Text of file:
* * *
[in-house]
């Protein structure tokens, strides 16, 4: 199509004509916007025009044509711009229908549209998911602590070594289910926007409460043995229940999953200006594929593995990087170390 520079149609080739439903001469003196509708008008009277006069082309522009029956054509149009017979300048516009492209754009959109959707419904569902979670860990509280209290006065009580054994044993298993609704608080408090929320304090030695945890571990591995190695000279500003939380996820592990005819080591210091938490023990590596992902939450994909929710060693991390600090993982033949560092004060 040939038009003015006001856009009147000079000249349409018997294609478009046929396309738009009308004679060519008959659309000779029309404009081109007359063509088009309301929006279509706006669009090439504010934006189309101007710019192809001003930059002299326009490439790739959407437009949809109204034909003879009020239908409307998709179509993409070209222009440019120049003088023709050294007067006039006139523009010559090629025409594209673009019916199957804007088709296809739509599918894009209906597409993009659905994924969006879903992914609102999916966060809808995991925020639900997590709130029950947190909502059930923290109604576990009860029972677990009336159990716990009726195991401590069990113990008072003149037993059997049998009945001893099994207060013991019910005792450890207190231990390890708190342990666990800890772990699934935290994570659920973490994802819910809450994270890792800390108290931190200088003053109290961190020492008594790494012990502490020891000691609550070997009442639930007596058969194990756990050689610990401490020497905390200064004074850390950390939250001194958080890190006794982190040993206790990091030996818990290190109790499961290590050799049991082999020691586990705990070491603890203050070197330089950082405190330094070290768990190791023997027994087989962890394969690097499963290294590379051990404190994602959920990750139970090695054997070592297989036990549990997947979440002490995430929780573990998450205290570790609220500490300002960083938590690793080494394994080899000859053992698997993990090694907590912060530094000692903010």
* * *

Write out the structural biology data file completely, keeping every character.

[in-house]
């Protein structure tokens, strides 16, 4: 199509004509916007025009044509711009229908549209998911602590070594289910926007409460043995229940999953200006594929593995990087170390 520079149609080739439903001469003196509708008008009277006069082309522009029956054509149009017979300048516009492209754009959109959707419904569902979670860990509280209290006065009580054994044993298993609704608080408090929320304090030695945890571990591995190695000279500003939380996820592990005819080591210091938490023990590596992902939450994909929710060693991390600090993982033949560092004060 040939038009003015006001856009009147000079000249349409018997294609478009046929396309738009009308004679060519008959659309000779029309404009081109007359063509088009309301929006279509706006669009090439504010934006189309101007710019192809001003930059002299326009490439790739959407437009949809109204034909003879009020239908409307998709179509993409070209222009440019120049003088023709050294007067006039006139523009010559090629025409594209673009019916199957804007088709296809739509599918894009209906597409993009659905994924969006879903992914609102999916966060809808995991925020639900997590709130029950947190909502059930923290109604576990009860029972677990009336159990716990009726195991401590069990113990008072003149037993059997049998009945001893099994207060013991019910005792450890207190231990390890708190342990666990800890772990699934935290994570659920973490994802819910809450994270890792800390108290931190200088003053109290961190020492008594790494012990502490020891000691609550070997009442639930007596058969194990756990050689610990401490020497905390200064004074850390950390939250001194958080890190006794982190040993206790990091030996818990290190109790499961290590050799049991082999020691586990705990070491603890203050070197330089950082405190330094070290768990190791023997027994087989962890394969690097499963290294590379051990404190994602959920990750139970090695054997070592297989036990549990997947979440002490995430929780573990998450205290570790609220500490300002960083938590690793080494394994080899000859053992698997993990090694907590912060530094000692903010």